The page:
PHOENIX — The Schroeppel Historical Society is indulging the mysteries of alien encounters to raise money for “vital repairs” and the preservation of its 108-year-old building.
Presentations about unidentified flying object (UFO) investigations will take place at 7 p.m. tonight and on Aug. 8 at the historical society’s headquarters at 486 Main St., Phoenix.
UFO investigator Keith Conroy will lead tonight’s discussion on “Crop Formations: Past and Present,” delving into the enigmatic field patterns that for decades have been the subject of speculation by fringe theorists and extra-terrestrial enthusiasts.
“It’s a mysterious artwork,” Conroy said.
Next week’s presentation will focus on the 1975 alleged abduction of Travis Walton, who Conroy said personally gave him footage of the circumstances surrounding his alleged five-day encounter with extra-terrestrial life forms. Walton’s story was the subject of the esoteric 1993 film “Fire in the Sky.”
The Schroeppel Historical Society’s Sue Lynch told The Palladium-Times on Tuesday the organization is more than halfway to its $25,000 capital fundraising campaign goal, with a plan of putting the money towards new exterior supports, windows and paint job.
Built in 1910, the Schroeppel Historical Society building formerly housed St. John’s Episcopal Church and is a “perfect example of the English country gothic architecture,” Lynch said, pointing to stained glass windows, exterior fixtures and hand-carved chestnut alter pieces as rare architectural features worth preserving. The building is also listed on National Register of Historic Places.
“Our capital fund is for vital repairs to the Schroeppel Historical Society building,” she said. “The building is 108 years old, and it has some of the most beautiful stained glass windows.”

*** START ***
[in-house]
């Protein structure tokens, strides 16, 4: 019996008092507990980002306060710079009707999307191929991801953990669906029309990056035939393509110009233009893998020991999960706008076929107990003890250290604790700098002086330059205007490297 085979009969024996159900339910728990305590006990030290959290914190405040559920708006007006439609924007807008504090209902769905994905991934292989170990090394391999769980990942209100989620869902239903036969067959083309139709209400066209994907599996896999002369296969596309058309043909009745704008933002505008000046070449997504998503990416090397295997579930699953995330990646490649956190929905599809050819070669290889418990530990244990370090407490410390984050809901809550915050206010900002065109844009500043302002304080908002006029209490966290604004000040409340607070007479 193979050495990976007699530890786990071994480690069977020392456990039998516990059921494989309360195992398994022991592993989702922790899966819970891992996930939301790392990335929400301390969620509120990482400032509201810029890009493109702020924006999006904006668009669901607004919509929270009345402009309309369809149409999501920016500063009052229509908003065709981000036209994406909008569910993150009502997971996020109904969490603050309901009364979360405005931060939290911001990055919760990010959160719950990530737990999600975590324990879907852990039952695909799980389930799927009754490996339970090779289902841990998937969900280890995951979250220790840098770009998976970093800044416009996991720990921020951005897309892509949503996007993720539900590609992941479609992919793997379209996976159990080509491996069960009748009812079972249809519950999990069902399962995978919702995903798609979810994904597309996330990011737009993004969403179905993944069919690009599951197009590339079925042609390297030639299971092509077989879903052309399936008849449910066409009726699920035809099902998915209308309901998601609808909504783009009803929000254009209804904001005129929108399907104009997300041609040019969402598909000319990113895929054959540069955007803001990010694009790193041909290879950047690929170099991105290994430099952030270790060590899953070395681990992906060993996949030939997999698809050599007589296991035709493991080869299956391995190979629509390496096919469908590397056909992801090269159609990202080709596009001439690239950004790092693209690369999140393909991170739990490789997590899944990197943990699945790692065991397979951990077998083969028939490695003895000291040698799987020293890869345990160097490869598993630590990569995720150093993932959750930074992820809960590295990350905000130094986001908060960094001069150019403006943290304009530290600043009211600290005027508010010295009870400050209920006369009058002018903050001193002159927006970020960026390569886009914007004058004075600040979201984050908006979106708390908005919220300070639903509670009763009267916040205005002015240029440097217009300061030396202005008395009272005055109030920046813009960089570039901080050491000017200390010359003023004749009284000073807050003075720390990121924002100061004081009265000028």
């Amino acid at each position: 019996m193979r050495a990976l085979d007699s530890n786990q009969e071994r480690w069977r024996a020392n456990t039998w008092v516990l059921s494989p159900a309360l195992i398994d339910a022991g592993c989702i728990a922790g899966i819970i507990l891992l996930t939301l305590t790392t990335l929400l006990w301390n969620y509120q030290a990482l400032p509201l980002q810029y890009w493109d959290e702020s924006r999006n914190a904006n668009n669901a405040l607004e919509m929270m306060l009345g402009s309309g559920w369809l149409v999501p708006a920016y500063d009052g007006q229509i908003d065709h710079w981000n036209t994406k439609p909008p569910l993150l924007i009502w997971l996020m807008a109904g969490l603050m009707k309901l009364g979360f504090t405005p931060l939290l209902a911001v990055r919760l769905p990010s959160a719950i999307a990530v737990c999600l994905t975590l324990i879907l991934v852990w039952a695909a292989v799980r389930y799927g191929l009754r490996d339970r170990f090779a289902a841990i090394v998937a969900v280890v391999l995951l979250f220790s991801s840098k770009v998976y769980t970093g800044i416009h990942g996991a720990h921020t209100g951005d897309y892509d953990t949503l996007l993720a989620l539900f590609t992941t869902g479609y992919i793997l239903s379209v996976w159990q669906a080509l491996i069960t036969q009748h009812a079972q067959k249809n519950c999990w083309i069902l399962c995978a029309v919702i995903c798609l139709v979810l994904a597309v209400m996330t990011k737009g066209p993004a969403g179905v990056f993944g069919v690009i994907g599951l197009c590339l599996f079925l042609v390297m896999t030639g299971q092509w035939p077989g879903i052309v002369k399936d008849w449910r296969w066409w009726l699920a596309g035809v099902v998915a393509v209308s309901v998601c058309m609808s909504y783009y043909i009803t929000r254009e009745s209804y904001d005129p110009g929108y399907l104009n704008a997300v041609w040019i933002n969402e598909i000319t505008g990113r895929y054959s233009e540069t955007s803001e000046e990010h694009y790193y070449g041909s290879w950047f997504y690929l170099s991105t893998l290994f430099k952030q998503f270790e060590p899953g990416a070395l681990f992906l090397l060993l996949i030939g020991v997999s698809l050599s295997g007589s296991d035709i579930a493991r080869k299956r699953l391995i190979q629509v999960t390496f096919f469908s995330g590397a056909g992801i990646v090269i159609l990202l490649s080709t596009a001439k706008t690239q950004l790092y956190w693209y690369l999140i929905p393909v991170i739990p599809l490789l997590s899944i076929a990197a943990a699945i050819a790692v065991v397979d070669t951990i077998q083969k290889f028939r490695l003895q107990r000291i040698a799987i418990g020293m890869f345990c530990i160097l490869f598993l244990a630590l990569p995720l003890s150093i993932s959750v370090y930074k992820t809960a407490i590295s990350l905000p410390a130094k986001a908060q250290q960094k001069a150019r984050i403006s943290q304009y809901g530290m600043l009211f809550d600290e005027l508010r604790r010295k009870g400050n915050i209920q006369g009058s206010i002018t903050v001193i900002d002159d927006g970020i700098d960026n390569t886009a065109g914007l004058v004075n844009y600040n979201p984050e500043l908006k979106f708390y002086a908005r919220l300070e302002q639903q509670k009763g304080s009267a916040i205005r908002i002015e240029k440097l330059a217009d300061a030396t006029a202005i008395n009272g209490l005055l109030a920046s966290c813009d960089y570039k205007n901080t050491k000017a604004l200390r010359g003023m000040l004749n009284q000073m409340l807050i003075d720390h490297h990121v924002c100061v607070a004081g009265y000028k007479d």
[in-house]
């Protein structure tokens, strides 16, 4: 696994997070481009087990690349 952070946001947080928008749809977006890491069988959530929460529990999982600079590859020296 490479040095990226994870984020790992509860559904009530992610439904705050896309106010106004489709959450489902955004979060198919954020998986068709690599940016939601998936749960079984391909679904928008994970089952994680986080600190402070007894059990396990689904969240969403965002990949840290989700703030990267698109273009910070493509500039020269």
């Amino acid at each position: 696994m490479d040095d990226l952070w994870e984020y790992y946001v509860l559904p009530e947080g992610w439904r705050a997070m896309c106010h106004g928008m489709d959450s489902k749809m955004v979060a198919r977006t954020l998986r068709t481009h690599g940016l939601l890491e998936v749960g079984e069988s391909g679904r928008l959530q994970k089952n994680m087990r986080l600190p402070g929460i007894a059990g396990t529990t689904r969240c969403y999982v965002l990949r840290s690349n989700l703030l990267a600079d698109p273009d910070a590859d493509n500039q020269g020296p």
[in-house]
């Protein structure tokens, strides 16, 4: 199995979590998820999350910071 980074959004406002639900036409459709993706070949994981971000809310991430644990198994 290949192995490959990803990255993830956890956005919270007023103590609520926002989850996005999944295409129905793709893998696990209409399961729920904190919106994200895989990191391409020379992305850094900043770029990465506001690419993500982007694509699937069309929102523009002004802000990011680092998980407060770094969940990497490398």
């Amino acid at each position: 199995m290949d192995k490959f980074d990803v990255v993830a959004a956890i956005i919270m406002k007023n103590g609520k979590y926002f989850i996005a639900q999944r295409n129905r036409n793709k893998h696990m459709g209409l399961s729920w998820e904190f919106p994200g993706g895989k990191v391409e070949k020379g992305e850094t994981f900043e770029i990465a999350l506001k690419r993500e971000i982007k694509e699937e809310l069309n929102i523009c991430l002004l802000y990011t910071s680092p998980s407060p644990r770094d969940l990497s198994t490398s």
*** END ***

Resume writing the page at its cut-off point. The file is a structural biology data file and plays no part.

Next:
Conroy, who formerly worked at the U.S. Department of Defense and is currently a Mutual UFO Network (MUFON) field investigator, began speaking at Schroeppel Historical Society fundraisers earlier this year with a presentation on the infamous ocean liner RMS Titanic.
That event, despite society members’ praise for the “riveting” material, was sparsely attended and didn’t produce the hard cash that hard repairs require.
“Not too many people came to the Titanic presentation, but the people who did come said it was one of the best presentations they’d ever been to,” Lynch said.
When the subject turned from undersea depths to travel among the stars, however, audiences grew by lightyears.
A July 18 roundtable discussion about UFO investigations packed the Schroeppel Historical Society and now members decided to “go strictly with the UFO presentations” and see through to the end of his four-part speaker series, Lynch said.
On July 25, the public was similarly engaged for part two, focused on “investigative methods and how to be a good witness.” Conroy shared investigative methods, including his own, and the tools used for UFO investigations.
Tickets are sold the door for both Aug. 1 and Aug. 8 sessions, which Conroy said are approximately two hours each. The society is located at 486 Main St. in Phoenix. Proceeds will go to the historical society’s capital campaign for building preservation.